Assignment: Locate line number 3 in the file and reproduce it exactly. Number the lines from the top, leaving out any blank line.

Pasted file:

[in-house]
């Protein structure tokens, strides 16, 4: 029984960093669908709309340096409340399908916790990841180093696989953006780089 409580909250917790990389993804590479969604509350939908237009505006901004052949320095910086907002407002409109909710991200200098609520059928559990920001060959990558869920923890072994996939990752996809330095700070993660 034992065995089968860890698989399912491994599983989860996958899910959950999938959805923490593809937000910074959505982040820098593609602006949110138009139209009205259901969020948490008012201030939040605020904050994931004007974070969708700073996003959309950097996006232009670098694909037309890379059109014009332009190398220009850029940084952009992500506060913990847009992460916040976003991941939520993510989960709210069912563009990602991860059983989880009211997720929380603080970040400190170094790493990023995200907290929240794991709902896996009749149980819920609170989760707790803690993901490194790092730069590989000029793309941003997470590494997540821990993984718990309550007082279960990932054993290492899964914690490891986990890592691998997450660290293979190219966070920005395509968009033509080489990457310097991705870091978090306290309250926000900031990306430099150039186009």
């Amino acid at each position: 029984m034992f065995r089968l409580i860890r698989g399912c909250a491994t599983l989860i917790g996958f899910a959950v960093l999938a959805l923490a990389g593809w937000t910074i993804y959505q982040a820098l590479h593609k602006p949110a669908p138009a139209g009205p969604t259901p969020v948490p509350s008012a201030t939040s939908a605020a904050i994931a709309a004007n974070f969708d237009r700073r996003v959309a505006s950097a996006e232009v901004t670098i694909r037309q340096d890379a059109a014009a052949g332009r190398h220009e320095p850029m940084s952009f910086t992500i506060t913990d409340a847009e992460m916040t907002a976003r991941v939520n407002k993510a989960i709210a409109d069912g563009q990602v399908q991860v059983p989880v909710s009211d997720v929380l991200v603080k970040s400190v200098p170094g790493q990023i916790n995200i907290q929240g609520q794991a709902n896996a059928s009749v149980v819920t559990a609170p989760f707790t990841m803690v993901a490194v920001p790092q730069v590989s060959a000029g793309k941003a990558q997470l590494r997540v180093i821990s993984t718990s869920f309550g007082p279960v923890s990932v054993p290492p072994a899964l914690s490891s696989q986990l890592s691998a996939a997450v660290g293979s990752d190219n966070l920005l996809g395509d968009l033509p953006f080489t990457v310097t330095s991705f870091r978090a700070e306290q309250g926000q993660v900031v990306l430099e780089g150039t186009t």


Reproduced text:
């Amino acid at each position: 029984m034992f065995r089968l409580i860890r698989g399912c909250a491994t599983l989860i917790g996958f899910a959950v960093l999938a959805l923490a990389g593809w937000t910074i993804y959505q982040a820098l590479h593609k602006p949110a669908p138009a139209g009205p969604t259901p969020v948490p509350s008012a201030t939040s939908a605020a904050i994931a709309a004007n974070f969708d237009r700073r996003v959309a505006s950097a996006e232009v901004t670098i694909r037309q340096d890379a059109a014009a052949g332009r190398h220009e320095p850029m940084s952009f910086t992500i506060t913990d409340a847009e992460m916040t907002a976003r991941v939520n407002k993510a989960i709210a409109d069912g563009q990602v399908q991860v059983p989880v909710s009211d997720v929380l991200v603080k970040s400190v200098p170094g790493q990023i916790n995200i907290q929240g609520q794991a709902n896996a059928s009749v149980v819920t559990a609170p989760f707790t990841m803690v993901a490194v920001p790092q730069v590989s060959a000029g793309k941003a990558q997470l590494r997540v180093i821990s993984t718990s869920f309550g007082p279960v923890s990932v054993p290492p072994a899964l914690s490891s696989q986990l890592s691998a996939a997450v660290g293979s990752d190219n966070l920005l996809g395509d968009l033509p953006f080489t990457v310097t330095s991705f870091r978090a700070e306290q309250g926000q993660v900031v990306l430099e780089g150039t186009t």